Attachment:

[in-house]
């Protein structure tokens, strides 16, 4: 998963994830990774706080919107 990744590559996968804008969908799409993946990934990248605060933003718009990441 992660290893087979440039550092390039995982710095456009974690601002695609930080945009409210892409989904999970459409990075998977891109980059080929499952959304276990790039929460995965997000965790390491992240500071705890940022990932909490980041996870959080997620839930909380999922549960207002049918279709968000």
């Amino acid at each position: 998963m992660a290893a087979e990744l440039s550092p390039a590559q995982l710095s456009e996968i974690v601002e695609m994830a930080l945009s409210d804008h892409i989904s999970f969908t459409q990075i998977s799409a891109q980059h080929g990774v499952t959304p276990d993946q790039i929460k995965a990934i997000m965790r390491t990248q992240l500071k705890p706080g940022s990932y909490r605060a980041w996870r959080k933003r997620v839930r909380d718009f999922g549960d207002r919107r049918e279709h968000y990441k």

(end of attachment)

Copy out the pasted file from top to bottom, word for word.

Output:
[in-house]
């Protein structure tokens, strides 16, 4: 998963994830990774706080919107 990744590559996968804008969908799409993946990934990248605060933003718009990441 992660290893087979440039550092390039995982710095456009974690601002695609930080945009409210892409989904999970459409990075998977891109980059080929499952959304276990790039929460995965997000965790390491992240500071705890940022990932909490980041996870959080997620839930909380999922549960207002049918279709968000």
């Amino acid at each position: 998963m992660a290893a087979e990744l440039s550092p390039a590559q995982l710095s456009e996968i974690v601002e695609m994830a930080l945009s409210d804008h892409i989904s999970f969908t459409q990075i998977s799409a891109q980059h080929g990774v499952t959304p276990d993946q790039i929460k995965a990934i997000m965790r390491t990248q992240l500071k705890p706080g940022s990932y909490r605060a980041w996870r959080k933003r997620v839930r909380d718009f999922g549960d207002r919107r049918e279709h968000y990441k």